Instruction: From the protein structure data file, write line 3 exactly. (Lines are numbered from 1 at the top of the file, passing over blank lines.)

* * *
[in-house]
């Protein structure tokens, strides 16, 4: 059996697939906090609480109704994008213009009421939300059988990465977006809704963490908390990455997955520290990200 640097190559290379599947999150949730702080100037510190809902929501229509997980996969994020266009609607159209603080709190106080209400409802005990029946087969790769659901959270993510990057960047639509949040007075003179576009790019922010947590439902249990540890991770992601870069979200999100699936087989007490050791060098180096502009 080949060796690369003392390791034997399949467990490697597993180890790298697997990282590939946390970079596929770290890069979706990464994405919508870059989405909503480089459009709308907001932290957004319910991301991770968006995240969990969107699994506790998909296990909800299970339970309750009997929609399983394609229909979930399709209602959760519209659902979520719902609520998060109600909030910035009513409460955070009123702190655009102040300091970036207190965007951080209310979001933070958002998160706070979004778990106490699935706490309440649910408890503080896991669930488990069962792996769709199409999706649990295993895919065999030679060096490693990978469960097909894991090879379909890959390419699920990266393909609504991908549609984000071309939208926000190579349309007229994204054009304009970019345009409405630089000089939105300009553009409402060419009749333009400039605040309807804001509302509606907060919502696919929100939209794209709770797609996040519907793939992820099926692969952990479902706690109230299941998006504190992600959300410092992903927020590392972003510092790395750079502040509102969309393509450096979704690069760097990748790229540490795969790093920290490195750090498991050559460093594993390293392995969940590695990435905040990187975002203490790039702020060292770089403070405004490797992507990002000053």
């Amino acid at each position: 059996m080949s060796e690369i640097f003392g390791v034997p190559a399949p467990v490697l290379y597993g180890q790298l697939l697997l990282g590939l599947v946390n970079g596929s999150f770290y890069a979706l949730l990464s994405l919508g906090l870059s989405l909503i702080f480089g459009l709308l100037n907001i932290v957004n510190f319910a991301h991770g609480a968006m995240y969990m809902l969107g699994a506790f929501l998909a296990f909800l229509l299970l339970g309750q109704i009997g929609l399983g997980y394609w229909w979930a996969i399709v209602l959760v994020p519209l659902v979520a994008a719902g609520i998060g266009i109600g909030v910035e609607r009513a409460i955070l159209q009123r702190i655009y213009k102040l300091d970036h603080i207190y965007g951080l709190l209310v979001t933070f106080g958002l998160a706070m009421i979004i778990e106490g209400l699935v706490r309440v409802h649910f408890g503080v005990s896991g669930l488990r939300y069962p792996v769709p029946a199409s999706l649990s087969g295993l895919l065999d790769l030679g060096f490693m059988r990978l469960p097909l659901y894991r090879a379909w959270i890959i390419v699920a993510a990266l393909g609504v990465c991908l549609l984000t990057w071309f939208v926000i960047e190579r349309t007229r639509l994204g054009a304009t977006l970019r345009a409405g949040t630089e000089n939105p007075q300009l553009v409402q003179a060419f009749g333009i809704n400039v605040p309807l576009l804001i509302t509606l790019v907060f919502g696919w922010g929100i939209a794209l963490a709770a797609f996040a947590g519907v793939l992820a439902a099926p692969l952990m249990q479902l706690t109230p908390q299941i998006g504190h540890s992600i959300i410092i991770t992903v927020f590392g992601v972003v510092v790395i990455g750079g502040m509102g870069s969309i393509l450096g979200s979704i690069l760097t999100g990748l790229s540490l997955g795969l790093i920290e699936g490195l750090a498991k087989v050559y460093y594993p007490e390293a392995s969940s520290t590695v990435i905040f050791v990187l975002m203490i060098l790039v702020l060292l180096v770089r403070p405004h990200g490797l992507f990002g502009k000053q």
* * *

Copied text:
């Amino acid at each position: 059996m080949s060796e690369i640097f003392g390791v034997p190559a399949p467990v490697l290379y597993g180890q790298l697939l697997l990282g590939l599947v946390n970079g596929s999150f770290y890069a979706l949730l990464s994405l919508g906090l870059s989405l909503i702080f480089g459009l709308l100037n907001i932290v957004n510190f319910a991301h991770g609480a968006m995240y969990m809902l969107g699994a506790f929501l998909a296990f909800l229509l299970l339970g309750q109704i009997g929609l399983g997980y394609w229909w979930a996969i399709v209602l959760v994020p519209l659902v979520a994008a719902g609520i998060g266009i109600g909030v910035e609607r009513a409460i955070l159209q009123r702190i655009y213009k102040l300091d970036h603080i207190y965007g951080l709190l209310v979001t933070f106080g958002l998160a706070m009421i979004i778990e106490g209400l699935v706490r309440v409802h649910f408890g503080v005990s896991g669930l488990r939300y069962p792996v769709p029946a199409s999706l649990s087969g295993l895919l065999d790769l030679g060096f490693m059988r990978l469960p097909l659901y894991r090879a379909w959270i890959i390419v699920a993510a990266l393909g609504v990465c991908l549609l984000t990057w071309f939208v926000i960047e190579r349309t007229r639509l994204g054009a304009t977006l970019r345009a409405g949040t630089e000089n939105p007075q300009l553009v409402q003179a060419f009749g333009i809704n400039v605040p309807l576009l804001i509302t509606l790019v907060f919502g696919w922010g929100i939209a794209l963490a709770a797609f996040a947590g519907v793939l992820a439902a099926p692969l952990m249990q479902l706690t109230p908390q299941i998006g504190h540890s992600i959300i410092i991770t992903v927020f590392g992601v972003v510092v790395i990455g750079g502040m509102g870069s969309i393509l450096g979200s979704i690069l760097t999100g990748l790229s540490l997955g795969l790093i920290e699936g490195l750090a498991k087989v050559y460093y594993p007490e390293a392995s969940s520290t590695v990435i905040f050791v990187l975002m203490i060098l790039v702020l060292l180096v770089r403070p405004h990200g490797l992507f990002g502009k000053q």